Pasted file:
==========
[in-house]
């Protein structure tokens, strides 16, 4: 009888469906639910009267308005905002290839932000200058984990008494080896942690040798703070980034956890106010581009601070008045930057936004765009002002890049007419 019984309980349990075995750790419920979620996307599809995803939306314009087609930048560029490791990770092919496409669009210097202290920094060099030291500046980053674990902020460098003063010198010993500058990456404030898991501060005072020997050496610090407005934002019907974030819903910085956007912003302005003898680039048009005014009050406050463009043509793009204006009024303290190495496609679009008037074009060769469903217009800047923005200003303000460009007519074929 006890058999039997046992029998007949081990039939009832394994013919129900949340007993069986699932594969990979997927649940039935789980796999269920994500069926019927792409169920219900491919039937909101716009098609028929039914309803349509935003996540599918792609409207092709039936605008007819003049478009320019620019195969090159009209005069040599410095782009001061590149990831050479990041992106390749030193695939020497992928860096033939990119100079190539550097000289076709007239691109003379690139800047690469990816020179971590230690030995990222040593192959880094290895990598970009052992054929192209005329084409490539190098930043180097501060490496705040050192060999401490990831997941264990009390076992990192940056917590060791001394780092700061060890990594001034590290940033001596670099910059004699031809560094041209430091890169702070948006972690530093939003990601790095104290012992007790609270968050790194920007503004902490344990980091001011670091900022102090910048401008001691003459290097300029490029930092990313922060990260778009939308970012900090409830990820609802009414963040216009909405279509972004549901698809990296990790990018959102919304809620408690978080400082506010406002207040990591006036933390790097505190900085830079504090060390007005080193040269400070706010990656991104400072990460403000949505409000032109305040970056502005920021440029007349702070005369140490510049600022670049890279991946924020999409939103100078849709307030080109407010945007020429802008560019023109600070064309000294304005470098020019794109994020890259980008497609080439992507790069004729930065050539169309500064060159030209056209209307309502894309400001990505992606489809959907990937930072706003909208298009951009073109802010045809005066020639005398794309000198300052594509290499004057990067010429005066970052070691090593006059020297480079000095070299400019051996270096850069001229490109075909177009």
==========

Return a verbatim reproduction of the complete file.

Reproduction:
[in-house]
């Protein structure tokens, strides 16, 4: 009888469906639910009267308005905002290839932000200058984990008494080896942690040798703070980034956890106010581009601070008045930057936004765009002002890049007419 019984309980349990075995750790419920979620996307599809995803939306314009087609930048560029490791990770092919496409669009210097202290920094060099030291500046980053674990902020460098003063010198010993500058990456404030898991501060005072020997050496610090407005934002019907974030819903910085956007912003302005003898680039048009005014009050406050463009043509793009204006009024303290190495496609679009008037074009060769469903217009800047923005200003303000460009007519074929 006890058999039997046992029998007949081990039939009832394994013919129900949340007993069986699932594969990979997927649940039935789980796999269920994500069926019927792409169920219900491919039937909101716009098609028929039914309803349509935003996540599918792609409207092709039936605008007819003049478009320019620019195969090159009209005069040599410095782009001061590149990831050479990041992106390749030193695939020497992928860096033939990119100079190539550097000289076709007239691109003379690139800047690469990816020179971590230690030995990222040593192959880094290895990598970009052992054929192209005329084409490539190098930043180097501060490496705040050192060999401490990831997941264990009390076992990192940056917590060791001394780092700061060890990594001034590290940033001596670099910059004699031809560094041209430091890169702070948006972690530093939003990601790095104290012992007790609270968050790194920007503004902490344990980091001011670091900022102090910048401008001691003459290097300029490029930092990313922060990260778009939308970012900090409830990820609802009414963040216009909405279509972004549901698809990296990790990018959102919304809620408690978080400082506010406002207040990591006036933390790097505190900085830079504090060390007005080193040269400070706010990656991104400072990460403000949505409000032109305040970056502005920021440029007349702070005369140490510049600022670049890279991946924020999409939103100078849709307030080109407010945007020429802008560019023109600070064309000294304005470098020019794109994020890259980008497609080439992507790069004729930065050539169309500064060159030209056209209307309502894309400001990505992606489809959907990937930072706003909208298009951009073109802010045809005066020639005398794309000198300052594509290499004057990067010429005066970052070691090593006059020297480079000095070299400019051996270096850069001229490109075909177009």